Several northeast Texas farmers have seen a struggle in adapting to the below-freezing temperatures as livestock can not care for itself during a winter storm like the region recently witnessed.
When it comes to the change in temperature, Tommy Bove’s way of living on the about 1,500-acre ranch can be summed up in one sentence, in his own words: “Every day, you have to put on your boots and get back to it.”
Bove said they’ve had to bust ice for their cattle at a minimum of twice a day, continuously feed, and check for newborn calves throughout the day.
“From sunrise until a lot of times after dark, we’re out there,” Bove said. “Last night (Wednesday) I was out checking for calves until about 9 o’clock or so.”
With this year prone to calving season, Bove said they have had their share of babies born, and some didn’t make it through the cold weather.
“I had one little baby that I found, and put her in the floorboard of my tractor to stay warm,” he said. “She rode around with me in the tractor for about there hours and I finally carried her in and put her on the back porch to get warmer.”
Bove said between him and his son, they lost four calves so far, due to the cold weather.
“It’s not too bad, because it could always be worse, and I know several people up north lose a whole lot more than that,” he said.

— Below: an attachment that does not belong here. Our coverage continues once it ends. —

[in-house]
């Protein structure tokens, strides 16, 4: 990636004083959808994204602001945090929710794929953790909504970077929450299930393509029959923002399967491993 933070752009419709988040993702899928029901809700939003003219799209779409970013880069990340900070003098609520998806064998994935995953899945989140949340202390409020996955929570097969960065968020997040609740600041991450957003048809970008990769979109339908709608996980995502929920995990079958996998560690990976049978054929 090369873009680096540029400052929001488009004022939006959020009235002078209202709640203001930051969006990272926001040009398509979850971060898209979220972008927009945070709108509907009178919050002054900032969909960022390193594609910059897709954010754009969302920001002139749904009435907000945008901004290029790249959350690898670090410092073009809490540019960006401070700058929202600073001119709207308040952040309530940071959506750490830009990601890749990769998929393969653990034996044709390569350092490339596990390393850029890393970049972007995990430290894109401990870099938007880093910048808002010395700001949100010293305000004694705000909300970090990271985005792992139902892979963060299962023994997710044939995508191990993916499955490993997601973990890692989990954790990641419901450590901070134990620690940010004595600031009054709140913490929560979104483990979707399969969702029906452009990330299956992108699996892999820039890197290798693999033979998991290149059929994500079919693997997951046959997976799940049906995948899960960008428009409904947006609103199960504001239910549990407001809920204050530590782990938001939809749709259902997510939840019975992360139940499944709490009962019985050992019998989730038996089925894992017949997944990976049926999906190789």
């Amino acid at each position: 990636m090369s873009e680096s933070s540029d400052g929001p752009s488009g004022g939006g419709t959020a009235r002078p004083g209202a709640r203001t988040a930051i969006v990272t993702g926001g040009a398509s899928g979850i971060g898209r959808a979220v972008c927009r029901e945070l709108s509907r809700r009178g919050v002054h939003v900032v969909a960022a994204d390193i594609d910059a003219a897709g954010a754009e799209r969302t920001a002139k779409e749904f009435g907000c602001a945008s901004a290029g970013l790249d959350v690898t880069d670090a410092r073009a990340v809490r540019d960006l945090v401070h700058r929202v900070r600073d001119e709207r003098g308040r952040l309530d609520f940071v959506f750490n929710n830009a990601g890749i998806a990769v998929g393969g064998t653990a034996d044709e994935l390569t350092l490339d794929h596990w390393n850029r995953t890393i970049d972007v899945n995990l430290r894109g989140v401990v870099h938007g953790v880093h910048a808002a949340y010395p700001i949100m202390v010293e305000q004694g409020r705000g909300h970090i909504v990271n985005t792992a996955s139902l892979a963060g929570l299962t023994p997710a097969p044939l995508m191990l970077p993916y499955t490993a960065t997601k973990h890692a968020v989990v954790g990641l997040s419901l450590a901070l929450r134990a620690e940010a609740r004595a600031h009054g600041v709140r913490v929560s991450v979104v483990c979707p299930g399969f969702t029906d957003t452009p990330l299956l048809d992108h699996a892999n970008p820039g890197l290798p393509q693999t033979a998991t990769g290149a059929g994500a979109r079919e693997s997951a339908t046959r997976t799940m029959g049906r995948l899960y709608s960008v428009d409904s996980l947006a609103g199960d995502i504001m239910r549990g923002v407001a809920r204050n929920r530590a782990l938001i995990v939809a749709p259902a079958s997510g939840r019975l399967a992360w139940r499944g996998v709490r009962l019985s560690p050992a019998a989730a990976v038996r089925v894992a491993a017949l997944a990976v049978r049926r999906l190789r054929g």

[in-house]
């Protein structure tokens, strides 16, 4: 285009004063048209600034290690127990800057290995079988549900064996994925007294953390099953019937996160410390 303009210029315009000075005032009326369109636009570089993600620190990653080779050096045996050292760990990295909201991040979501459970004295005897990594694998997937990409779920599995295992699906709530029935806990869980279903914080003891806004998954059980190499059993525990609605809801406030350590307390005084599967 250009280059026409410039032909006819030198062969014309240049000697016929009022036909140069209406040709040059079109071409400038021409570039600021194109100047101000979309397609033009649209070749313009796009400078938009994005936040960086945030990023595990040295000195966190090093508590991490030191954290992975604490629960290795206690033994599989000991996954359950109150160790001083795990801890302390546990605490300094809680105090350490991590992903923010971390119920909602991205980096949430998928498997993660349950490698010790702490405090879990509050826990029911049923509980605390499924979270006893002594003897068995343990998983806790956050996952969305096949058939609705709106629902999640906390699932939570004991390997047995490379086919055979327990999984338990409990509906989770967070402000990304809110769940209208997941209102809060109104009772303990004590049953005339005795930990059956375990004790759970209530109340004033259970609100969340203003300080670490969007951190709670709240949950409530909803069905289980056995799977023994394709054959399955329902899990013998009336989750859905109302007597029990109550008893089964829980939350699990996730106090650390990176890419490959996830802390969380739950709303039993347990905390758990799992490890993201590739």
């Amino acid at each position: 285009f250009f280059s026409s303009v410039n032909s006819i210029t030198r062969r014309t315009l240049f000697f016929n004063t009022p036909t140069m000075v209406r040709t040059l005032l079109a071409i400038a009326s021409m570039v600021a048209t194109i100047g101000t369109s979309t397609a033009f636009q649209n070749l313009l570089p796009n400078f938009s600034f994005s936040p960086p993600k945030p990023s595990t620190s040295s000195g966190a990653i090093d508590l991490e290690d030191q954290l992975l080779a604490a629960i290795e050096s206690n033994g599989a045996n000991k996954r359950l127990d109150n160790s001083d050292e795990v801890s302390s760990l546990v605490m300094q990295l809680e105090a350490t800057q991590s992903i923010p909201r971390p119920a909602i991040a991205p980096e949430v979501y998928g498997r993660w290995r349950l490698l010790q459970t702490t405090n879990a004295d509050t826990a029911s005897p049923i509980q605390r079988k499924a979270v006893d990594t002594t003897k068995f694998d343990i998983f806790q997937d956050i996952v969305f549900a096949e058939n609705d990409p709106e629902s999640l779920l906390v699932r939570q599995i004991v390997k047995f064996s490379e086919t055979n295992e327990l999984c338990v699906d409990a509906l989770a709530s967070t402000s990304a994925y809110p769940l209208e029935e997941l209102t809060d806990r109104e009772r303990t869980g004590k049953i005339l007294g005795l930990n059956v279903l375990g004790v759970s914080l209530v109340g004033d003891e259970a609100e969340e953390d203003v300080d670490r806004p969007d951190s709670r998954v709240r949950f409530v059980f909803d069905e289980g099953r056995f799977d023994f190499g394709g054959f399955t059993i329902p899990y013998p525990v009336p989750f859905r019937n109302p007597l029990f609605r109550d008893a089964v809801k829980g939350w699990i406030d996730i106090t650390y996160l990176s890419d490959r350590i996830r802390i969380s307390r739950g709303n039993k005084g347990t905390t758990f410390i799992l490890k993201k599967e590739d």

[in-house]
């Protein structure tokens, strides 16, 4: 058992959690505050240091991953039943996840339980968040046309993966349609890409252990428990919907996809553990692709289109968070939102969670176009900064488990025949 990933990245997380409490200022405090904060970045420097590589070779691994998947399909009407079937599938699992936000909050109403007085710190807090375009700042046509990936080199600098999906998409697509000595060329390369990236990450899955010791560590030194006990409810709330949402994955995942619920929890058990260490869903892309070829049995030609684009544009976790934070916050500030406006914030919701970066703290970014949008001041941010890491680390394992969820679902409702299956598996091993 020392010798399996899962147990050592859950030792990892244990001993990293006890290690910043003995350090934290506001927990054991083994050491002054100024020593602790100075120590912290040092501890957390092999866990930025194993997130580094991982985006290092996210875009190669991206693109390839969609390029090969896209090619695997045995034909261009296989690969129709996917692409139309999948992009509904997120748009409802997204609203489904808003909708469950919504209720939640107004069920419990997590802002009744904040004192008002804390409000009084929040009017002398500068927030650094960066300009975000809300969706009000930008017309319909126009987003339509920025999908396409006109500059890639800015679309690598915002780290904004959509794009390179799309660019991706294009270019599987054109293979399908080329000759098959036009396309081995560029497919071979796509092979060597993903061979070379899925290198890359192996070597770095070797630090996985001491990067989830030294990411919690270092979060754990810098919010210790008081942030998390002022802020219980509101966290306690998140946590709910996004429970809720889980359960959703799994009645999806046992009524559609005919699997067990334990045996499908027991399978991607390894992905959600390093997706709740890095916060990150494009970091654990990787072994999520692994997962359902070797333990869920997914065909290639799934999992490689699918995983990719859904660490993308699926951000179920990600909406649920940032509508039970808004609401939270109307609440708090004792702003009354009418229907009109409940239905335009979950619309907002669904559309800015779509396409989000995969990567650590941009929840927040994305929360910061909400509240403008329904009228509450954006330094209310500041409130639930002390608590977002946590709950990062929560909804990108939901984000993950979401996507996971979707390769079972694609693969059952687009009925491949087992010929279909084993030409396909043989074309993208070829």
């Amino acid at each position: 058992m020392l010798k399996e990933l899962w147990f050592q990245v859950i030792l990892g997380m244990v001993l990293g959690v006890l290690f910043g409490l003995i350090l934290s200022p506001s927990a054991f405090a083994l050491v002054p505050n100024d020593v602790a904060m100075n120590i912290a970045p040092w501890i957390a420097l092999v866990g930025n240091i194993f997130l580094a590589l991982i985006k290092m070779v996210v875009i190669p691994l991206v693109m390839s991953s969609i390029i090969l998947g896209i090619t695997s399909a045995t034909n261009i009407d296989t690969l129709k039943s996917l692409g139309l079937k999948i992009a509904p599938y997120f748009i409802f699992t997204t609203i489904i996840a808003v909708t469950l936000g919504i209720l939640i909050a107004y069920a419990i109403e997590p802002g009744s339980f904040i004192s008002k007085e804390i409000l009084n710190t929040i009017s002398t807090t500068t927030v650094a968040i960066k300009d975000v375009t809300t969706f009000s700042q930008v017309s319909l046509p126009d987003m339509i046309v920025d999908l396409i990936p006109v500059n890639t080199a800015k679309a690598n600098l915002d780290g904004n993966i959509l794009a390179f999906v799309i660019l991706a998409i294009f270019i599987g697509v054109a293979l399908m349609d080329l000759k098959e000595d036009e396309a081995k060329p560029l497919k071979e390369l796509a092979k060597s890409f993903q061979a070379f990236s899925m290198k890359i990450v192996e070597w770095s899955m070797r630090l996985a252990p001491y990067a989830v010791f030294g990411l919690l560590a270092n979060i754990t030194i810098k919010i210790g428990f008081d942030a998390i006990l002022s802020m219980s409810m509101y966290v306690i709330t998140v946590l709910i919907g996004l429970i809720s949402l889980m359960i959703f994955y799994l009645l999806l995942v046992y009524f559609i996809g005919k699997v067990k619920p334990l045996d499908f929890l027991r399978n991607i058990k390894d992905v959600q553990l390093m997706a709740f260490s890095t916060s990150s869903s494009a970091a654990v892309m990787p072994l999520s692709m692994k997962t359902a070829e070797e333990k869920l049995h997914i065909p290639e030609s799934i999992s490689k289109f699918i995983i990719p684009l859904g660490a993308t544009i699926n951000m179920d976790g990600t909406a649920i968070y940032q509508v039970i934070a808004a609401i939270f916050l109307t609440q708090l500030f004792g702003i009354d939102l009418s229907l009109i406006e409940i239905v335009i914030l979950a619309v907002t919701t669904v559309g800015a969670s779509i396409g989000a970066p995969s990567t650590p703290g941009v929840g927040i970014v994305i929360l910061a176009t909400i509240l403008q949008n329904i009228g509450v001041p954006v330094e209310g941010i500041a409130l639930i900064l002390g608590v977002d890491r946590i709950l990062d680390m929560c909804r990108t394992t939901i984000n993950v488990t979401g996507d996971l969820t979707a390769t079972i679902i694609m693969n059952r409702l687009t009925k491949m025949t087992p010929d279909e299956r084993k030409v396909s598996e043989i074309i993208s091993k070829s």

Though he has experienced below-freezing temperatures and about half-a-foot of snow in the past, Bove said it has been several years since then.
“Once in the early 80s, there was a spell like this and I was pretty young then,” he said. “But I do remember having to chop ice like we’re having to do now. It’s been a long time, that’s for sure.”
Alongside caring for the animals, Bove said a couple of his tractors wouldn’t crank due to the cold weather, and “others we’ve been fortunate enough to get cranked.”
“We just aren’t adapted to this cold weather,” he said. “The folks up north deal with it all the time, but we didn’t expect this. We thought we were home free for bad weather this year.”
Bove said they have spent more on hay and feed than they have in just about the last two months. He said water troughs were just about completely frozen, and they had to “haul water from the house to water animals we have in pins.”
As the weather forecast predicts warmer temperatures, Bove said he is more than ready.
“I’m ready for it to all thaw out,” he said. “I haven’t even had time to play in the snow, because I don’t have time to play right now. I’m ready for some green grass and warmer weather.”